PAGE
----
Millions of pets go missing each year. Unfortunately, very few of them are ever reunited with their owners. Many of them become and remain strays. Others are taken to pounds or shelters, where they are all too often, euthanized. The luckier ones are saved by rescue organizations and ultimately placed in adoptive homes.
But it doesn’t have to be this way. Lately, an increasing number of conscientious cat owners have sought a more permanent solution to this paw-tential source of sleeplessness and stress: micro-chipping.
It’s a simple and safe procedure. A veterinarian injects a microchip designed especially for animals -- the size of a grain of rice -- beneath the surface of your cat’s skin between the shoulder blades. Similar to a routine shot, it takes only a few seconds and most animals don’t seem to even feel the implantation. Unlike conventional plastic or metal ID tags, a microchip is permanent and, with no internal energy source, will last the life of your cat. Following the procedure, you must promptly register her with the microchip company (usually for a one-time fee), thus storing her unique, alpha-numeric code in their database.
Whenever a lost cat appears at a shelter, humane society or veterinary clinic, she will automatically be scanned for a microchip. If there is one, the screen of the handheld scanner will display her specific code. A simple call to the recovery database using a toll free 800 number enables the code to be traced back to you, her owner. But in order for the system to work efficiently, you MUST keep your cat’s contact information up-to-date.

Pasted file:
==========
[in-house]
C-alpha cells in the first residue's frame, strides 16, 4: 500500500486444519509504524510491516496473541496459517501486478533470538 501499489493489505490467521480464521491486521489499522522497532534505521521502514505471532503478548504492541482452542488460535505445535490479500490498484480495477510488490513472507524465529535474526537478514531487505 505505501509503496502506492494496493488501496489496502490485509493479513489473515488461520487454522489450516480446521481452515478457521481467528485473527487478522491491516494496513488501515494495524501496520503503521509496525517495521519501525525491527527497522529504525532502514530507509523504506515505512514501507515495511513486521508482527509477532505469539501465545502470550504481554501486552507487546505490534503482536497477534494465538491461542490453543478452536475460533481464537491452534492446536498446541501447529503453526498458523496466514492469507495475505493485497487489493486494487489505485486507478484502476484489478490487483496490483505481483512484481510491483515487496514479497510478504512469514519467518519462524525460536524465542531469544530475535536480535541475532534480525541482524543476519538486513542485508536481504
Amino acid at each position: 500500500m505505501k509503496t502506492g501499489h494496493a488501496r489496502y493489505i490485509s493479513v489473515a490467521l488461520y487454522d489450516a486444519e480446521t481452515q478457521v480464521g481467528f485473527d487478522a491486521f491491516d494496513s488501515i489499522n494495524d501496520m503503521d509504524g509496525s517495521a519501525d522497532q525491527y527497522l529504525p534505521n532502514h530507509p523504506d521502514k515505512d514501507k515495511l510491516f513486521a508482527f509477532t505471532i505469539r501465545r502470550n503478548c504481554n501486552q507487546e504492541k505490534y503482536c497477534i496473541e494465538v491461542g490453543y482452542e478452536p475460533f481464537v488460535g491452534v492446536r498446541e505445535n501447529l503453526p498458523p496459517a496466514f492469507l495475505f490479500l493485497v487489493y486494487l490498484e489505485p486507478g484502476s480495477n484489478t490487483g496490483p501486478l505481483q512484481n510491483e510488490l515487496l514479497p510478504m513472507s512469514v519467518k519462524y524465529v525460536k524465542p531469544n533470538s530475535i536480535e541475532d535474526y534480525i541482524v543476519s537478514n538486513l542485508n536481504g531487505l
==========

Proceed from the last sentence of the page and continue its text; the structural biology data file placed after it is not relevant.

The most complete microchips comply with International Standards Organization (ISO) Standards. These standards define the structure of the microchip’s information content and determine the protocol for scanner-microchip communication. They also include the assignment of a 15-digit numeric identification code to each microchip, made up of the manufacturer’s code or the code for the country in which the cat was implanted as well as each cat’s ID number.
As with anything else, however, problems can and do arise. Not all shelters, humane societies, and veterinary offices have scanners. Although rare, microchips can fail, and even universal scanners may not be able to detect every microchip. Accurate detection can also be hampered if pets struggle too much while being scanned or if heavy coats or excess fat deposits cover the implantation site. And because there are an ever-increasing number of animal recovery services, there is, as yet, no single database that links one to the other.
Since no method of identification is perfect, the best way owners can protect their cherished kitty companions is by micro-chipping them and never allowing them to roam free.